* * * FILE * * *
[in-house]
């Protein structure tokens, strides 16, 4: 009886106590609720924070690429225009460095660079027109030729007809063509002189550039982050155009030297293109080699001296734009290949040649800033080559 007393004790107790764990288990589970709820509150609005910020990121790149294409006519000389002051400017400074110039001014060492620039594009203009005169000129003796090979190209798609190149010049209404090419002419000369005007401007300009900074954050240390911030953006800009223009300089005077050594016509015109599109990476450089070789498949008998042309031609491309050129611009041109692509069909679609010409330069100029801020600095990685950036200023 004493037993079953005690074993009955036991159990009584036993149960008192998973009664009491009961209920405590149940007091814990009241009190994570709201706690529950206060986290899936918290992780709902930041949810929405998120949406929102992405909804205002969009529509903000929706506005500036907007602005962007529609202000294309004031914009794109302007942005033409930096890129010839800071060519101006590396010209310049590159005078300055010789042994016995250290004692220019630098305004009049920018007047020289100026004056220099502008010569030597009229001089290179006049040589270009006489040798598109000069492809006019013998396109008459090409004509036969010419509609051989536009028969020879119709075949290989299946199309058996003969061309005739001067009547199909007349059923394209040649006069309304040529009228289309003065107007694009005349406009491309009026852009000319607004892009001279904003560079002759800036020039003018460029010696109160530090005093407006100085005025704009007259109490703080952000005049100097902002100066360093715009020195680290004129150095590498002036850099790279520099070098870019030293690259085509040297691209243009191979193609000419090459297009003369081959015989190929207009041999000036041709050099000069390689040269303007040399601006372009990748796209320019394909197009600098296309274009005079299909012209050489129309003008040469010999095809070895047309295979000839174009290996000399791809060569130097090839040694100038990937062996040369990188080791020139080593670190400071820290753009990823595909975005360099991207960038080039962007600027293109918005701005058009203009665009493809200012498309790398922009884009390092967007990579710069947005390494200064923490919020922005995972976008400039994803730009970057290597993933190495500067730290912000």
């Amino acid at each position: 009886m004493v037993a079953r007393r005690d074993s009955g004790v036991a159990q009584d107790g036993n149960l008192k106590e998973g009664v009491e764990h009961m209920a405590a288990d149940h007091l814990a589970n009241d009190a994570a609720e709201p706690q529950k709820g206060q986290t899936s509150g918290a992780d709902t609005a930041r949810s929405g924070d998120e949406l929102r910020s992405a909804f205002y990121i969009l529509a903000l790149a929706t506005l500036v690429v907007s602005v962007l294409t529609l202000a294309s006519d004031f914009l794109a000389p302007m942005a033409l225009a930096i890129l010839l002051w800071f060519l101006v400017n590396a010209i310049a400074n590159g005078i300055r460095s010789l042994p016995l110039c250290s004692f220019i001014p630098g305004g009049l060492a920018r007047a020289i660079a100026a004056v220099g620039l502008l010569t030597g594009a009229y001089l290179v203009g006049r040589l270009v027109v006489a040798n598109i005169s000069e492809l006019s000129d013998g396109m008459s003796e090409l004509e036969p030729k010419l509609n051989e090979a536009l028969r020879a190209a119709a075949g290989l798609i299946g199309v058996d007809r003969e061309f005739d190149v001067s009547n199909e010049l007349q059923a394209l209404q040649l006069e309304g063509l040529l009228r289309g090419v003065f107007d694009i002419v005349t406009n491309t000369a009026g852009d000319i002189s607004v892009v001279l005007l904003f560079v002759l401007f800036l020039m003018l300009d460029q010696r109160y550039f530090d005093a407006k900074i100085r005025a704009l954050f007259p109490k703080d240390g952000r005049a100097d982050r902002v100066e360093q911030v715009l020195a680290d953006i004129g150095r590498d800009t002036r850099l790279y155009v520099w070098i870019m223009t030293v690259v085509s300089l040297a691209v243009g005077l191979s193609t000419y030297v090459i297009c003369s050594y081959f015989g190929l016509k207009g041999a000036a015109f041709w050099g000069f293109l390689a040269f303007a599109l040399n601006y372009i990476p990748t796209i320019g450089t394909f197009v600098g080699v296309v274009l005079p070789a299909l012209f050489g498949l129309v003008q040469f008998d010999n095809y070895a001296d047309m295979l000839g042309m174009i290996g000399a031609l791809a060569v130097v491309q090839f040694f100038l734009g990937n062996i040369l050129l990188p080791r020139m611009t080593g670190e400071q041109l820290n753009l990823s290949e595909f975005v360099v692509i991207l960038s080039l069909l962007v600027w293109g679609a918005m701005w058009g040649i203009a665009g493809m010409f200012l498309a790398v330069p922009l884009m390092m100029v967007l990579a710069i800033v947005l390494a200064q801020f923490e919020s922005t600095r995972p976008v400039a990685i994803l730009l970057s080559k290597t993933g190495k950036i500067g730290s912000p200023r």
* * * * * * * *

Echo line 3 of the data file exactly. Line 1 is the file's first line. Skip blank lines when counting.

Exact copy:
């Amino acid at each position: 009886m004493v037993a079953r007393r005690d074993s009955g004790v036991a159990q009584d107790g036993n149960l008192k106590e998973g009664v009491e764990h009961m209920a405590a288990d149940h007091l814990a589970n009241d009190a994570a609720e709201p706690q529950k709820g206060q986290t899936s509150g918290a992780d709902t609005a930041r949810s929405g924070d998120e949406l929102r910020s992405a909804f205002y990121i969009l529509a903000l790149a929706t506005l500036v690429v907007s602005v962007l294409t529609l202000a294309s006519d004031f914009l794109a000389p302007m942005a033409l225009a930096i890129l010839l002051w800071f060519l101006v400017n590396a010209i310049a400074n590159g005078i300055r460095s010789l042994p016995l110039c250290s004692f220019i001014p630098g305004g009049l060492a920018r007047a020289i660079a100026a004056v220099g620039l502008l010569t030597g594009a009229y001089l290179v203009g006049r040589l270009v027109v006489a040798n598109i005169s000069e492809l006019s000129d013998g396109m008459s003796e090409l004509e036969p030729k010419l509609n051989e090979a536009l028969r020879a190209a119709a075949g290989l798609i299946g199309v058996d007809r003969e061309f005739d190149v001067s009547n199909e010049l007349q059923a394209l209404q040649l006069e309304g063509l040529l009228r289309g090419v003065f107007d694009i002419v005349t406009n491309t000369a009026g852009d000319i002189s607004v892009v001279l005007l904003f560079v002759l401007f800036l020039m003018l300009d460029q010696r109160y550039f530090d005093a407006k900074i100085r005025a704009l954050f007259p109490k703080d240390g952000r005049a100097d982050r902002v100066e360093q911030v715009l020195a680290d953006i004129g150095r590498d800009t002036r850099l790279y155009v520099w070098i870019m223009t030293v690259v085509s300089l040297a691209v243009g005077l191979s193609t000419y030297v090459i297009c003369s050594y081959f015989g190929l016509k207009g041999a000036a015109f041709w050099g000069f293109l390689a040269f303007a599109l040399n601006y372009i990476p990748t796209i320019g450089t394909f197009v600098g080699v296309v274009l005079p070789a299909l012209f050489g498949l129309v003008q040469f008998d010999n095809y070895a001296d047309m295979l000839g042309m174009i290996g000399a031609l791809a060569v130097v491309q090839f040694f100038l734009g990937n062996i040369l050129l990188p080791r020139m611009t080593g670190e400071q041109l820290n753009l990823s290949e595909f975005v360099v692509i991207l960038s080039l069909l962007v600027w293109g679609a918005m701005w058009g040649i203009a665009g493809m010409f200012l498309a790398v330069p922009l884009m390092m100029v967007l990579a710069i800033v947005l390494a200064q801020f923490e919020s922005t600095r995972p976008v400039a990685i994803l730009l970057s080559k290597t993933g190495k950036i500067g730290s912000p200023r």